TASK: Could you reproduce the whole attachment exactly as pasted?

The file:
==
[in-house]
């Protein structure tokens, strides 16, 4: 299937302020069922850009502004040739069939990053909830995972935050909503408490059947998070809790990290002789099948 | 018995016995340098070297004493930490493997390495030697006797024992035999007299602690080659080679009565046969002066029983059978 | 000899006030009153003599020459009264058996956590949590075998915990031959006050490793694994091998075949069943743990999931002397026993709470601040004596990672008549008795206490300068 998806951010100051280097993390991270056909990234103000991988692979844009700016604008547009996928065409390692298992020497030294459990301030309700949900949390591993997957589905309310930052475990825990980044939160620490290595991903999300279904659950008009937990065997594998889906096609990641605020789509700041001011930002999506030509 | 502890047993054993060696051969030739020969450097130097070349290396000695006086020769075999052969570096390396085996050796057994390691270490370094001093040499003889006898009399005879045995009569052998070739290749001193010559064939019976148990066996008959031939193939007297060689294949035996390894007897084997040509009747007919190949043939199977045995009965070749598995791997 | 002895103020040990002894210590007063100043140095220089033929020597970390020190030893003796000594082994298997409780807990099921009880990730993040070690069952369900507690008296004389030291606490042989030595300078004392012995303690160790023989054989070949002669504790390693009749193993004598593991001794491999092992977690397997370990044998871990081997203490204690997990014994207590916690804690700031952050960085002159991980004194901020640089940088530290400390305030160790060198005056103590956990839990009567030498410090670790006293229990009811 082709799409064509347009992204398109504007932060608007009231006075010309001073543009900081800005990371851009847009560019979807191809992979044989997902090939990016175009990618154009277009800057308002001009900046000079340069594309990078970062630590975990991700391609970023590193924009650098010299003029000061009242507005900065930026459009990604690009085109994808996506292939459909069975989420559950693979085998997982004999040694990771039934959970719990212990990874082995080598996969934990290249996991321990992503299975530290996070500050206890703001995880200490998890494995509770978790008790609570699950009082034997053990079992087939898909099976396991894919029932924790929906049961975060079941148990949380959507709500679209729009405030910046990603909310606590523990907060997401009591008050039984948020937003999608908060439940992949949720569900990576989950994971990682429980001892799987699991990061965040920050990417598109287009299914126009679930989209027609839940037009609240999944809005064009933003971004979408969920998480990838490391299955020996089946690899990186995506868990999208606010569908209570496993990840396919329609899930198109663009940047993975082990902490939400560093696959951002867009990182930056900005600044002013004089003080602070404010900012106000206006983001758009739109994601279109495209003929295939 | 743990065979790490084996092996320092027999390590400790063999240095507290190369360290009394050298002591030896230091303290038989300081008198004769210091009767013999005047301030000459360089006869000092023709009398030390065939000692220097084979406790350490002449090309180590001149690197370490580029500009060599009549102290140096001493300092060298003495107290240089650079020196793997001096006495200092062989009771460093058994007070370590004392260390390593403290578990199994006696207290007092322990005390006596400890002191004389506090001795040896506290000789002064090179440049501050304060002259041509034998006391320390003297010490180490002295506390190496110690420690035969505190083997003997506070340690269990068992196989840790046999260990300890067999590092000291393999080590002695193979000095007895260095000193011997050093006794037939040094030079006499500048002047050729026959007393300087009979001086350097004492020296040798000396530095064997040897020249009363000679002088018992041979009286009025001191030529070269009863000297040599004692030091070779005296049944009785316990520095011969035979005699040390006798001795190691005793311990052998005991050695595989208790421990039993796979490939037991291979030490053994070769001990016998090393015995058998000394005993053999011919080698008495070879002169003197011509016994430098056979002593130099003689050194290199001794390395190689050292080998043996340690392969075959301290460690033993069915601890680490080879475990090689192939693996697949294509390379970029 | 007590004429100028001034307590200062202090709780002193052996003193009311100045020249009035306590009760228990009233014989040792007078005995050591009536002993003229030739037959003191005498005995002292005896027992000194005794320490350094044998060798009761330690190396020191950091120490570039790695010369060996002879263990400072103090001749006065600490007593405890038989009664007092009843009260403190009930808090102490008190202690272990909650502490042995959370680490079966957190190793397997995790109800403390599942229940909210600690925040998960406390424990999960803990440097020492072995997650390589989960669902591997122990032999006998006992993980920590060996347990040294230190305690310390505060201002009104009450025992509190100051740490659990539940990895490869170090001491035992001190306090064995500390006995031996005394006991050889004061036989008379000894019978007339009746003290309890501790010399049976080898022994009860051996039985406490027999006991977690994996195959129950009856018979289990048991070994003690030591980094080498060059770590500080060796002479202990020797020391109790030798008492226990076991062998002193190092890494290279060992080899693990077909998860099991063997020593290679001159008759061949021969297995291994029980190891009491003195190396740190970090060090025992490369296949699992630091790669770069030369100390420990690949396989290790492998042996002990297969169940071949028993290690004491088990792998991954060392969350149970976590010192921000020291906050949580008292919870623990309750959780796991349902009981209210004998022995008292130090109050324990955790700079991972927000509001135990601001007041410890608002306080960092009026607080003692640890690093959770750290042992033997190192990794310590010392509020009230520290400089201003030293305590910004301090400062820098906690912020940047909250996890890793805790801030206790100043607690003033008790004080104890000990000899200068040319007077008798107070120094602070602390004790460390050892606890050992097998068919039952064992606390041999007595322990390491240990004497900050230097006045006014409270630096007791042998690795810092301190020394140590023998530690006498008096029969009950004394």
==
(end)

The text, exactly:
[in-house]
């Protein structure tokens, strides 16, 4: 299937302020069922850009502004040739069939990053909830995972935050909503408490059947998070809790990290002789099948 | 018995016995340098070297004493930490493997390495030697006797024992035999007299602690080659080679009565046969002066029983059978 | 000899006030009153003599020459009264058996956590949590075998915990031959006050490793694994091998075949069943743990999931002397026993709470601040004596990672008549008795206490300068 998806951010100051280097993390991270056909990234103000991988692979844009700016604008547009996928065409390692298992020497030294459990301030309700949900949390591993997957589905309310930052475990825990980044939160620490290595991903999300279904659950008009937990065997594998889906096609990641605020789509700041001011930002999506030509 | 502890047993054993060696051969030739020969450097130097070349290396000695006086020769075999052969570096390396085996050796057994390691270490370094001093040499003889006898009399005879045995009569052998070739290749001193010559064939019976148990066996008959031939193939007297060689294949035996390894007897084997040509009747007919190949043939199977045995009965070749598995791997 | 002895103020040990002894210590007063100043140095220089033929020597970390020190030893003796000594082994298997409780807990099921009880990730993040070690069952369900507690008296004389030291606490042989030595300078004392012995303690160790023989054989070949002669504790390693009749193993004598593991001794491999092992977690397997370990044998871990081997203490204690997990014994207590916690804690700031952050960085002159991980004194901020640089940088530290400390305030160790060198005056103590956990839990009567030498410090670790006293229990009811 082709799409064509347009992204398109504007932060608007009231006075010309001073543009900081800005990371851009847009560019979807191809992979044989997902090939990016175009990618154009277009800057308002001009900046000079340069594309990078970062630590975990991700391609970023590193924009650098010299003029000061009242507005900065930026459009990604690009085109994808996506292939459909069975989420559950693979085998997982004999040694990771039934959970719990212990990874082995080598996969934990290249996991321990992503299975530290996070500050206890703001995880200490998890494995509770978790008790609570699950009082034997053990079992087939898909099976396991894919029932924790929906049961975060079941148990949380959507709500679209729009405030910046990603909310606590523990907060997401009591008050039984948020937003999608908060439940992949949720569900990576989950994971990682429980001892799987699991990061965040920050990417598109287009299914126009679930989209027609839940037009609240999944809005064009933003971004979408969920998480990838490391299955020996089946690899990186995506868990999208606010569908209570496993990840396919329609899930198109663009940047993975082990902490939400560093696959951002867009990182930056900005600044002013004089003080602070404010900012106000206006983001758009739109994601279109495209003929295939 | 743990065979790490084996092996320092027999390590400790063999240095507290190369360290009394050298002591030896230091303290038989300081008198004769210091009767013999005047301030000459360089006869000092023709009398030390065939000692220097084979406790350490002449090309180590001149690197370490580029500009060599009549102290140096001493300092060298003495107290240089650079020196793997001096006495200092062989009771460093058994007070370590004392260390390593403290578990199994006696207290007092322990005390006596400890002191004389506090001795040896506290000789002064090179440049501050304060002259041509034998006391320390003297010490180490002295506390190496110690420690035969505190083997003997506070340690269990068992196989840790046999260990300890067999590092000291393999080590002695193979000095007895260095000193011997050093006794037939040094030079006499500048002047050729026959007393300087009979001086350097004492020296040798000396530095064997040897020249009363000679002088018992041979009286009025001191030529070269009863000297040599004692030091070779005296049944009785316990520095011969035979005699040390006798001795190691005793311990052998005991050695595989208790421990039993796979490939037991291979030490053994070769001990016998090393015995058998000394005993053999011919080698008495070879002169003197011509016994430098056979002593130099003689050194290199001794390395190689050292080998043996340690392969075959301290460690033993069915601890680490080879475990090689192939693996697949294509390379970029 | 007590004429100028001034307590200062202090709780002193052996003193009311100045020249009035306590009760228990009233014989040792007078005995050591009536002993003229030739037959003191005498005995002292005896027992000194005794320490350094044998060798009761330690190396020191950091120490570039790695010369060996002879263990400072103090001749006065600490007593405890038989009664007092009843009260403190009930808090102490008190202690272990909650502490042995959370680490079966957190190793397997995790109800403390599942229940909210600690925040998960406390424990999960803990440097020492072995997650390589989960669902591997122990032999006998006992993980920590060996347990040294230190305690310390505060201002009104009450025992509190100051740490659990539940990895490869170090001491035992001190306090064995500390006995031996005394006991050889004061036989008379000894019978007339009746003290309890501790010399049976080898022994009860051996039985406490027999006991977690994996195959129950009856018979289990048991070994003690030591980094080498060059770590500080060796002479202990020797020391109790030798008492226990076991062998002193190092890494290279060992080899693990077909998860099991063997020593290679001159008759061949021969297995291994029980190891009491003195190396740190970090060090025992490369296949699992630091790669770069030369100390420990690949396989290790492998042996002990297969169940071949028993290690004491088990792998991954060392969350149970976590010192921000020291906050949580008292919870623990309750959780796991349902009981209210004998022995008292130090109050324990955790700079991972927000509001135990601001007041410890608002306080960092009026607080003692640890690093959770750290042992033997190192990794310590010392509020009230520290400089201003030293305590910004301090400062820098906690912020940047909250996890890793805790801030206790100043607690003033008790004080104890000990000899200068040319007077008798107070120094602070602390004790460390050892606890050992097998068919039952064992606390041999007595322990390491240990004497900050230097006045006014409270630096007791042998690795810092301190020394140590023998530690006498008096029969009950004394």